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trench notes

p a l ’ s ba t t a l i ons

Lord Derby was the first to test the idea and raise a battalion

in Liverpool (solely of local men). Within days they had enough

men to form four battalions. This prompted other towns to do the

same. Civic pride and community spirit was what spurred on the


- The Hull Commercials shared an occupation

- The Glasgow Tramways an employer

- The Tyneside Irish a common background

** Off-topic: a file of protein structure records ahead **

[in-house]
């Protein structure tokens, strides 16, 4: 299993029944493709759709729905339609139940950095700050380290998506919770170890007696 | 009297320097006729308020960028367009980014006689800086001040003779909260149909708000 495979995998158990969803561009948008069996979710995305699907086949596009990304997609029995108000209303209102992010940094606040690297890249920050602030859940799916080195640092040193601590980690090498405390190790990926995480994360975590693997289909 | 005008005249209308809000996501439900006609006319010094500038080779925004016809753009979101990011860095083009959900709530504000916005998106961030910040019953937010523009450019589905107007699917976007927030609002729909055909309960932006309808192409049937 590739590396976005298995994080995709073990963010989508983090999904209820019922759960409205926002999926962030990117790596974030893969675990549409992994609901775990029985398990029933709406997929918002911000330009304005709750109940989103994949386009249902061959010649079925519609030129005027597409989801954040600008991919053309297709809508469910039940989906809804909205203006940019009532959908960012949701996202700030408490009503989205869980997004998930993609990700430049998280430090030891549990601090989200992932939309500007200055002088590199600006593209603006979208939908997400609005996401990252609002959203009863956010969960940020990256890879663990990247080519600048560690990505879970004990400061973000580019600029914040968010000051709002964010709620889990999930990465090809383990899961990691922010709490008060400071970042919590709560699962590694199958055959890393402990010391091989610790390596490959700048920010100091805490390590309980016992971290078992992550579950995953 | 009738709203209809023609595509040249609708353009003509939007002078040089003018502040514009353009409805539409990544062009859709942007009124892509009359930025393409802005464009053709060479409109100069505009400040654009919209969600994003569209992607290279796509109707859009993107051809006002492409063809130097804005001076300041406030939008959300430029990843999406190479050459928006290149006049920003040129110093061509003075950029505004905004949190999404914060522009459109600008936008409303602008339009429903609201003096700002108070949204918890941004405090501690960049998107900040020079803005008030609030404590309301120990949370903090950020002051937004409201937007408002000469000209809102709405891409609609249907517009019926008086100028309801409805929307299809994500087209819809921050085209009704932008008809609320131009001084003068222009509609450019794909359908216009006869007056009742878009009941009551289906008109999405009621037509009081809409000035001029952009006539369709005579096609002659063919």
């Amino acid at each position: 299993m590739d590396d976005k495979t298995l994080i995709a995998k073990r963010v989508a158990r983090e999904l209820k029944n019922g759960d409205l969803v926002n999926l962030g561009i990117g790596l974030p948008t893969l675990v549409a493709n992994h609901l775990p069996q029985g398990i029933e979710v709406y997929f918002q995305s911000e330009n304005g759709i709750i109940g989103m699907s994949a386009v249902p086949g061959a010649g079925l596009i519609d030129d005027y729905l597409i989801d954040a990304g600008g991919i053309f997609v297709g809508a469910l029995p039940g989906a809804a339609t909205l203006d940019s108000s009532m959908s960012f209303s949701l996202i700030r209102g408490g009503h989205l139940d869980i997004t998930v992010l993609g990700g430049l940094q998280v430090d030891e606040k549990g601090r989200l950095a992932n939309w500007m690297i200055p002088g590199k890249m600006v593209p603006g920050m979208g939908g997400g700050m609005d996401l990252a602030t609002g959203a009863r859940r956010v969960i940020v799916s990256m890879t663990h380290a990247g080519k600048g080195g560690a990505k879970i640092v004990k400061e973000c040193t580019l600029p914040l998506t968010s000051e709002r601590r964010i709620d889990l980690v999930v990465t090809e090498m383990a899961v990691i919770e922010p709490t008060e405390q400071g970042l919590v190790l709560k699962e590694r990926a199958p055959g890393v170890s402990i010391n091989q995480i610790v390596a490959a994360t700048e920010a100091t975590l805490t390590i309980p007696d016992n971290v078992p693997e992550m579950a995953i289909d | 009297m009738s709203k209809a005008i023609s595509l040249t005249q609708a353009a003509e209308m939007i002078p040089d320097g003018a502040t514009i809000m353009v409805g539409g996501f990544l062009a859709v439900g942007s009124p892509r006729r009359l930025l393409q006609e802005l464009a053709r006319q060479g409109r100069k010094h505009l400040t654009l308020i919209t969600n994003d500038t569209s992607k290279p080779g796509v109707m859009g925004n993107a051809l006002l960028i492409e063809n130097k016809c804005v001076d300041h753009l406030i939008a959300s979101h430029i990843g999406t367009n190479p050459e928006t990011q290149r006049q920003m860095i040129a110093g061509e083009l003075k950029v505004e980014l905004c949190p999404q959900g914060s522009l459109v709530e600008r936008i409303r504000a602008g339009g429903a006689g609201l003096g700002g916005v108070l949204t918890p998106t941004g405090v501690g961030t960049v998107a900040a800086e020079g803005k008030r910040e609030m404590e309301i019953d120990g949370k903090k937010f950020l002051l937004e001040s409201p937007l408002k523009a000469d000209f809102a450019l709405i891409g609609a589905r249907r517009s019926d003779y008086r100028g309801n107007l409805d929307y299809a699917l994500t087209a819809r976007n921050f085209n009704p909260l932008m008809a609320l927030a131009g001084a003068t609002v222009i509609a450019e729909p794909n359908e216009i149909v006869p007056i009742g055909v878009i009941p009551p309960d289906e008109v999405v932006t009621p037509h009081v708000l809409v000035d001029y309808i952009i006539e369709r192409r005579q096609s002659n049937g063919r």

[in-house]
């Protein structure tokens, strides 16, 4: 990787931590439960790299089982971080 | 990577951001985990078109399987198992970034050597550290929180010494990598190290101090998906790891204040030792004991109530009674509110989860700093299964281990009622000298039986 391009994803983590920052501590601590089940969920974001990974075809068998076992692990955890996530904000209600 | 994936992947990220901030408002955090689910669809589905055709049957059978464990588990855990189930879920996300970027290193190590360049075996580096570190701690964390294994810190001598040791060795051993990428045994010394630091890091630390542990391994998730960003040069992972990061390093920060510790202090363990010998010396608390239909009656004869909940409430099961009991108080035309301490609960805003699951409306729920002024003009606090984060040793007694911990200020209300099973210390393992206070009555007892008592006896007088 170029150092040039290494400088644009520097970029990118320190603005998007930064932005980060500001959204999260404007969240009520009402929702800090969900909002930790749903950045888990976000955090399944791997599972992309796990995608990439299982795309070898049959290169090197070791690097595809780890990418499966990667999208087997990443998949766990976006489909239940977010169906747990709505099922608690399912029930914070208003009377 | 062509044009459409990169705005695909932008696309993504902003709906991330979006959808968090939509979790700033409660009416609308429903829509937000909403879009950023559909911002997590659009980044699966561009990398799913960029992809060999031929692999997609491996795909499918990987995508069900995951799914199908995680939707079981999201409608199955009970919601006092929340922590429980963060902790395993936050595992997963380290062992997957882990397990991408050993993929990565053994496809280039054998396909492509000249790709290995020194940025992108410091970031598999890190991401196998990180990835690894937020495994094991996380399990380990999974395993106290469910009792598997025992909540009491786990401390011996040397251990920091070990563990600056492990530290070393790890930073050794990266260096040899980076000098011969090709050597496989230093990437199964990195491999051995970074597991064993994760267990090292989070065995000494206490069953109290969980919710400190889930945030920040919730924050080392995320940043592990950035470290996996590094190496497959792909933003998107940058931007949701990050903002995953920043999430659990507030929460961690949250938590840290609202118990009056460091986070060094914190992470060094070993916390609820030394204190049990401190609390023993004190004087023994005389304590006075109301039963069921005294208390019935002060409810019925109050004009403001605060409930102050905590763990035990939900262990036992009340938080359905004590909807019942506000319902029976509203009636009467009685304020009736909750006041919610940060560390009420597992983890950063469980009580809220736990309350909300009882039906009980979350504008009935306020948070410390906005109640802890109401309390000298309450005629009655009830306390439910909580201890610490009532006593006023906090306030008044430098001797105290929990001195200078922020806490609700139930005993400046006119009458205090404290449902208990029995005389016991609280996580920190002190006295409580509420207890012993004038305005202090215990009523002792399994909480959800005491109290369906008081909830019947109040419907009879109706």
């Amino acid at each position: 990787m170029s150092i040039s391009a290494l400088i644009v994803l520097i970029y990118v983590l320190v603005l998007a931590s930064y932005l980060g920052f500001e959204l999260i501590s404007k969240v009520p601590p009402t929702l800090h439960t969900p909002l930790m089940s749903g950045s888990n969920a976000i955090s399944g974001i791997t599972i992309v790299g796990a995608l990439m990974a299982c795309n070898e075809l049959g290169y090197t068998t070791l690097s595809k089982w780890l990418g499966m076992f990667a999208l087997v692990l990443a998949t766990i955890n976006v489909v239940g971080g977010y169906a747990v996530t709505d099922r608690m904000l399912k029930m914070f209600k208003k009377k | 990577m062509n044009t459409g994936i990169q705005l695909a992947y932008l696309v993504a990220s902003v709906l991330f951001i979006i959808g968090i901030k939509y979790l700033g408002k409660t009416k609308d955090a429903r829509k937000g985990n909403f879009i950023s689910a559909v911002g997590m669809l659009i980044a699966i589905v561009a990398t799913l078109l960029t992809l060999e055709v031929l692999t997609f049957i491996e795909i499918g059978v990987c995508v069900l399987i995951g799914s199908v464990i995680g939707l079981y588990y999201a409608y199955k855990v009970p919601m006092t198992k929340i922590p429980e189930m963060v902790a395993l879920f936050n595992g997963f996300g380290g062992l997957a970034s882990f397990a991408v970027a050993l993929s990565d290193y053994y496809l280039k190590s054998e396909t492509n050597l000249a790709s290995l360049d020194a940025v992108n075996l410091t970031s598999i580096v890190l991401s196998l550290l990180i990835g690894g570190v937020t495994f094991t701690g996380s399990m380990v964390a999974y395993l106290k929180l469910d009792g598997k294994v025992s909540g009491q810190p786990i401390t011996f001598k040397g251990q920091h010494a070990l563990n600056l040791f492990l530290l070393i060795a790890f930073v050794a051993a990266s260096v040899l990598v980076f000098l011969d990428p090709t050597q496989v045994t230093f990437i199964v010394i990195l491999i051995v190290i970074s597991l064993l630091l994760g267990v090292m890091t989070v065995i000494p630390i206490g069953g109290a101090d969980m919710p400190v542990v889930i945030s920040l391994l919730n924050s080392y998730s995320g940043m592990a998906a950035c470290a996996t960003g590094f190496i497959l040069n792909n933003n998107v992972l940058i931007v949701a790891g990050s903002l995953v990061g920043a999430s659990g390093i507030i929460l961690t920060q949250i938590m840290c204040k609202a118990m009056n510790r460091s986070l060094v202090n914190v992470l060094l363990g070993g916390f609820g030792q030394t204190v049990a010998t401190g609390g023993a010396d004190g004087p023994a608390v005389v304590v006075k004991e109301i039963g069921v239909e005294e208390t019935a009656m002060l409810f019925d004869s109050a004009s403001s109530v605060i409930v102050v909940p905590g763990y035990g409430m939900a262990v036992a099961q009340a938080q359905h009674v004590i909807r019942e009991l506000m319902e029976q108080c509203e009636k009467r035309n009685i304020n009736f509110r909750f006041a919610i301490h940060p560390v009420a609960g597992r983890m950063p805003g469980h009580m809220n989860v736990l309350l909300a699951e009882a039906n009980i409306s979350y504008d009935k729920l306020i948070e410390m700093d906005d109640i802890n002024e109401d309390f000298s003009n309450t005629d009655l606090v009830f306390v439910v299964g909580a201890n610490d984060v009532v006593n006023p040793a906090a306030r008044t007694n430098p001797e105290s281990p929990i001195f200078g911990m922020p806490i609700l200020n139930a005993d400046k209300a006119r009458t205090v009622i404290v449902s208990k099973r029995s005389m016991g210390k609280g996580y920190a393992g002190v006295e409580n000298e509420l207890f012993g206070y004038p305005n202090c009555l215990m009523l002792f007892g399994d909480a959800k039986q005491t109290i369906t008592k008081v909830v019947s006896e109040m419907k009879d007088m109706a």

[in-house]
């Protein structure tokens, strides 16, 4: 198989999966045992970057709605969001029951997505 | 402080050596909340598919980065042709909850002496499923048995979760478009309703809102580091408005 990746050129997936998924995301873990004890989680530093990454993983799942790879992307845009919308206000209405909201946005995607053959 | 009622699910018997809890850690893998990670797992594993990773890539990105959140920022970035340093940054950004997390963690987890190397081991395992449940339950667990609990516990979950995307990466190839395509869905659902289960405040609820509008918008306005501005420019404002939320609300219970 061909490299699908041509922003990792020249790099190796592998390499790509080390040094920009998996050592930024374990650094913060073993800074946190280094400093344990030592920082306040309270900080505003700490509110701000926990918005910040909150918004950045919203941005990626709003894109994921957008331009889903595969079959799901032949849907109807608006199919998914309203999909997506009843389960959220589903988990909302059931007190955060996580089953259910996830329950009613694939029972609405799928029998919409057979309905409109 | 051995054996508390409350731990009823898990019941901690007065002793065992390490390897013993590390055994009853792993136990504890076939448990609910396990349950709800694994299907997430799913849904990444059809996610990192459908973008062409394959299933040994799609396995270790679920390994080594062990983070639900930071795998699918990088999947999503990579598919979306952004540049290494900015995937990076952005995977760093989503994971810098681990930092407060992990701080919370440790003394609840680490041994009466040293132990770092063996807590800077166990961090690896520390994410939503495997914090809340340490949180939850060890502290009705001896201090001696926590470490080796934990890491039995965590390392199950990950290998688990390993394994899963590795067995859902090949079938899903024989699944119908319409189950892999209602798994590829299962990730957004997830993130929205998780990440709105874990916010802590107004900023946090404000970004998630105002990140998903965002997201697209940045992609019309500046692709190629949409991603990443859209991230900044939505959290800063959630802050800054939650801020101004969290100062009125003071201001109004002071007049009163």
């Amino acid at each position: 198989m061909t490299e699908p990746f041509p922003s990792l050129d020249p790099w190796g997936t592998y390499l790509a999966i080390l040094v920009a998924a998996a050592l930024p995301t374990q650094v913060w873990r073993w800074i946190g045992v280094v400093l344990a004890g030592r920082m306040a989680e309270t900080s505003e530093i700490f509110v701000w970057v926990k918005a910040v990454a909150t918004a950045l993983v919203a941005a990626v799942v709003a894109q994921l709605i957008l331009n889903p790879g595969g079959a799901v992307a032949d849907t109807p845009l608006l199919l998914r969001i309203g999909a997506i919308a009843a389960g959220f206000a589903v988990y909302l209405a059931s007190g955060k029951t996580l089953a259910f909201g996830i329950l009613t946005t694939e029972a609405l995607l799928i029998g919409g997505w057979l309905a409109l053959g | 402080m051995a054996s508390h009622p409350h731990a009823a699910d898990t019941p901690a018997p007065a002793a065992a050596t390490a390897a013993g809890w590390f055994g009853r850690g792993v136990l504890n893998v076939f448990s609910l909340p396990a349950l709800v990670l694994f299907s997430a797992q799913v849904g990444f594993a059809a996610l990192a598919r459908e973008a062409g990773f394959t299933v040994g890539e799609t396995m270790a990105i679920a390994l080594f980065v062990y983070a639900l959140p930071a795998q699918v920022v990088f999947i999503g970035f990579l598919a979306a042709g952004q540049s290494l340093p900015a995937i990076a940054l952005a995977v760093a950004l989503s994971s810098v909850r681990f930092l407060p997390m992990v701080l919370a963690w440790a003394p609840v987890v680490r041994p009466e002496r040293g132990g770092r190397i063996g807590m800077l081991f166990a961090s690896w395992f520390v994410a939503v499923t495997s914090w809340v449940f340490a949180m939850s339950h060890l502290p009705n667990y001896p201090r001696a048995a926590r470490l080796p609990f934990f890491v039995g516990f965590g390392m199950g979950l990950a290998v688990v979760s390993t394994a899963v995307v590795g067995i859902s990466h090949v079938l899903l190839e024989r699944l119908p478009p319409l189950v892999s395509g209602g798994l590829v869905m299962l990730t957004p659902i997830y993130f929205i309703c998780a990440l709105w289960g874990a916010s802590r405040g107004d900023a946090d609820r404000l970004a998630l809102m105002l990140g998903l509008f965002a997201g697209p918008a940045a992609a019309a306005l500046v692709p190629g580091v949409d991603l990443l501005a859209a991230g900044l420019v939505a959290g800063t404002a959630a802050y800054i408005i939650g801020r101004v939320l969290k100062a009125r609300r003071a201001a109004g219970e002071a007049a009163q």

- Glasgow Boys Brigade

- Glasgow City of Commerce

Several sportsmen’s Pals battalions were formed, including

16th (2nd Edinburgh) (Service) Battalion, Royal Scots. This

battalion contained the entire first and reserve team players,

several boardroom and staff members, and a sizeable contingent

of supporters of the Scottish professional club Heart of

Midlothian F.C.

The name Pals was usually reserved for battalions in the North,

where there was a sweeping phenomenon happening throughout the

country. By drawing recruits from among the local population,

individual towns and communities suffered disproportionate

losses. Once conscription was brought in, further pals

battalions were not needed and most were decimated by the

end of the war or incorporated into other battalions.